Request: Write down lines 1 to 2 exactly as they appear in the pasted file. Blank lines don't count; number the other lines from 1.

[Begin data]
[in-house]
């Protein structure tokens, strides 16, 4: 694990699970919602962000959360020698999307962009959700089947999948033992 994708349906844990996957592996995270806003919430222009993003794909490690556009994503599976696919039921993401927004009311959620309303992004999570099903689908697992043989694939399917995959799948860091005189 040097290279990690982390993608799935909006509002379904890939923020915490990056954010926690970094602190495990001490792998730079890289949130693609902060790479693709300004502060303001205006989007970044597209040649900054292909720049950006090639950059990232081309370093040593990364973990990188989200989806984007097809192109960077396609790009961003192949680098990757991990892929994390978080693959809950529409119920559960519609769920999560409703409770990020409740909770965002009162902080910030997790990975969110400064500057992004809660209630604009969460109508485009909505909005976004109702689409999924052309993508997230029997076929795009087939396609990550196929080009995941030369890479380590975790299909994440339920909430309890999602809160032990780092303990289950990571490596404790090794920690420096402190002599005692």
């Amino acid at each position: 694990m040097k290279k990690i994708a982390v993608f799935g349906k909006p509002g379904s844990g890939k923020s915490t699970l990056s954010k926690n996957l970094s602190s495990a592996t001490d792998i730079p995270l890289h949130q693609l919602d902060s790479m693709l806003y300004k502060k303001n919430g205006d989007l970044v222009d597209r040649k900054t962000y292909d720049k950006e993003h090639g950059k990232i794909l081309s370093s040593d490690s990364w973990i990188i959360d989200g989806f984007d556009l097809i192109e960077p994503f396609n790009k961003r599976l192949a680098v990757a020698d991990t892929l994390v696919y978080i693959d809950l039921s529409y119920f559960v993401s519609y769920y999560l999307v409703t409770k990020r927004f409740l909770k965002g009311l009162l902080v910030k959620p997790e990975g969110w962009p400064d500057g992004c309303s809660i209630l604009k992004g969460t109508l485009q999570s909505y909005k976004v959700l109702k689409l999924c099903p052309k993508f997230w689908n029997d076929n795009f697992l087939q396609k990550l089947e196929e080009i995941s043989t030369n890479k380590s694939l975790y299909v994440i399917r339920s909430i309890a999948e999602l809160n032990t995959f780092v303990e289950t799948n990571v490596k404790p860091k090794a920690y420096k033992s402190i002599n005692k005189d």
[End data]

[in-house]
């Protein structure tokens, strides 16, 4: 694990699970919602962000959360020698999307962009959700089947999948033992 994708349906844990996957592996995270806003919430222009993003794909490690556009994503599976696919039921993401927004009311959620309303992004999570099903689908697992043989694939399917995959799948860091005189 040097290279990690982390993608799935909006509002379904890939923020915490990056954010926690970094602190495990001490792998730079890289949130693609902060790479693709300004502060303001205006989007970044597209040649900054292909720049950006090639950059990232081309370093040593990364973990990188989200989806984007097809192109960077396609790009961003192949680098990757991990892929994390978080693959809950529409119920559960519609769920999560409703409770990020409740909770965002009162902080910030997790990975969110400064500057992004809660209630604009969460109508485009909505909005976004109702689409999924052309993508997230029997076929795009087939396609990550196929080009995941030369890479380590975790299909994440339920909430309890999602809160032990780092303990289950990571490596404790090794920690420096402190002599005692």